Evo Morales’ Third Term Diminishes Hope for Democracy

Evo Morales’ Third Term Diminishes Hope for Democracy

As Evo Morales increasing works against his own constitutional amendments, democratic prospects in Bolivia are shrinking.

Evo Morales came to power in 2006 as Bolivia’s first indigenous president. During his first term, Morales made a promising and inspiring amendment to the constitution that henceforth allowed only one presidential re-election. Not only did this act signify a step towards further democratisation, following the establishment of democratic rule in Bolivia in 1982, it also contributed to Morales winning his second term by a landslide. This makes a recent ruling by a constitutional tribunal all the more difficult to swallow for many Bolivians. On 29 April 2013 the court ruled that Morales is exempt from his own amendment. The reason given was that Morales’ first term was served under the previous constitution, therefore it ‘does not count’.

However, to many, it does count. When Morales first came to power, he presumed that his Aymara heritage would appease Bolivia’s indigenous population; he made promises to them of greater social, political and economic equality. To the indigenous groups, which comprise 60% of the Bolivian population, it was easy to hope that these promises would be fulfilled, particularly as they were being represented by the president. A series of protests and public outrages illustrate that this is not the case. The indigenous population has spoken out against not being consulted on infrastructure projects directly affecting them, despite a legislative clause guaranteeing this (another of Morales’ constitutional amendments). For example, in 2011 the construction of a highway connecting Brazil and Chile began, to the outrage of a number of indigenous groups. The highway cuts through the ‘protected’ National Park of Isiboro Sécure and has bred concern about neighbouring coca growers invading the area. The reaction was a march of more than 1,000 Bolivians along the highway to La Paz, with protests turning violent.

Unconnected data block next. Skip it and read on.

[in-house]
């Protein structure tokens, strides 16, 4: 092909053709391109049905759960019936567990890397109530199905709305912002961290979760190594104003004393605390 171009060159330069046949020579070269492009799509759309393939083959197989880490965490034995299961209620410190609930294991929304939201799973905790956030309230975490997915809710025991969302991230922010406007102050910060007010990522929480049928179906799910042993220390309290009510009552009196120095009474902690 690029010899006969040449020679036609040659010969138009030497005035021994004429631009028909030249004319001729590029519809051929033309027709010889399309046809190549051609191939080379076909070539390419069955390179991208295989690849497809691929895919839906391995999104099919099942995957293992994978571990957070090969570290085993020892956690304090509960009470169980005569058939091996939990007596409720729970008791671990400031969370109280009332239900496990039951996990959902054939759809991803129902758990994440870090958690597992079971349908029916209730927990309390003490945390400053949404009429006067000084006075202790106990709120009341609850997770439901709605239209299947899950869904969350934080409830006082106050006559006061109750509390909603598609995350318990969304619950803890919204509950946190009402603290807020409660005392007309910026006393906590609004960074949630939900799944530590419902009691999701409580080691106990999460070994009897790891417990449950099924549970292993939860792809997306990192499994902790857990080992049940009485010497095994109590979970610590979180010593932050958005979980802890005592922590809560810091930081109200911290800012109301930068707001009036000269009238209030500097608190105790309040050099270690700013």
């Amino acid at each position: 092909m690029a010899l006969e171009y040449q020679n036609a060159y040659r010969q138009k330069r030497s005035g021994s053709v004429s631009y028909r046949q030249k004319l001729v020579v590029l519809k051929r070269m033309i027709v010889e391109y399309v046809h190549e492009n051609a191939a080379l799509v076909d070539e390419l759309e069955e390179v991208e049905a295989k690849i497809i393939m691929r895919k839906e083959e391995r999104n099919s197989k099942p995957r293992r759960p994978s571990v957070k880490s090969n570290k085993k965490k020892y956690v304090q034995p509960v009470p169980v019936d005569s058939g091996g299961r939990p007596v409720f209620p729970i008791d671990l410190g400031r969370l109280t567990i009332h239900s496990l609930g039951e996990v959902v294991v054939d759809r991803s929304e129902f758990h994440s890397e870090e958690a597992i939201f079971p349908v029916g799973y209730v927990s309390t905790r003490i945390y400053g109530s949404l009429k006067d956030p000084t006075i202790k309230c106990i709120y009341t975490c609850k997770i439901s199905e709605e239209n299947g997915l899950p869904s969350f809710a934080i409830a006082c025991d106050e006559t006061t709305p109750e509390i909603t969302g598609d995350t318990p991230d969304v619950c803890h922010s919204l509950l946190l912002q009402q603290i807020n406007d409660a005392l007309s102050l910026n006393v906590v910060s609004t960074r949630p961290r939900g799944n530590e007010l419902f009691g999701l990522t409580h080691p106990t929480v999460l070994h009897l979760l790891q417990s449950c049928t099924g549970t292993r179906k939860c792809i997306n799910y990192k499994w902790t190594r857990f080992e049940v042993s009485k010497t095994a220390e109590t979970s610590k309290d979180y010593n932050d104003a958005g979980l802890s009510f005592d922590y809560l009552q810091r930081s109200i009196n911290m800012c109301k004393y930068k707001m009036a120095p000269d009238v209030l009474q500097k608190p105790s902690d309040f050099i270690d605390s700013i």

It is natural to question Morales’ true intentions as a number of his policies hark back to his previous occupation; before running for the presidency, Morales was famous for leading the Coca Growers Union. Bolivia is the third largest producer in the world of both coca and its derivative, cocaine. US attempts for further control on global drug trafficking through Bolivia were brought to a halt by Morales in 2008 when he expelled the United States Drug Enforcement Agency (DEA).

More recently, on May Day 2013, Morales also banished the presence of USAID and its project to help farmers replace coca with other crops. USAID was in Bolivia for almost fifty years and the body had an annual budget for the country of around $50 million and contributed significantly to the health, education and agricultural sectors. According to the Central Intelligence Agency World Factbook, Bolivia has one of the worst levels of poverty and unequal access to basic services in Latin America. Bolivia also ranks at the bottom in terms of income inequality, malnutrition, mortality, health and a lack of basic sanitation and clean water.

Considering the benefits of their assistance, does the expulsion of USAID signify a move driven by self-interest and a prioritisation of coca cultivation over the needs of the Bolivian people? When making the announcement, Morales accused the US of using their development programmes in Bolivia for political purposes. Perhaps Morales was driven by fears of US interference following the astronomical death toll in the US-Mexican ‘war on drugs’. Whatever his reasons, removing this substantial aid will significantly slow down development and worsen the acute lack of public services; this dangerous combination drastically enhances the risk of social unrest and violent clashes in Bolivia.

Morales’ close alliance with Ecuador’s Rafael Correa and the late Hugo Chavez suggests a kinship in terms of governing style: autocratic leadership. He is gradually reversing the process of democratization that began in Bolivia just 31 years ago – the regime in place has become a pseudo democracy. The amendments and promises of greater equality, particularly for the indigenous population, are a farce. They were made to encourage public support but were then easily dismissed in order to serve the interests of Bolivia’s already wealthy and powerful elite. Morales’ recent constitutional amendment which will allow him to run in the 2014 presidential election is a stark example of this. With a series of protests since the incumbent’s rule illustrating the frustration of the indigenous population, anger will only increase as the divide between poor and rich worsens. If Morales continues his disregard for the principles of democracy and for those people he promised to represent and help, a revolution could very well be in Bolivia’s near future.

Categories: Latin America, Politics

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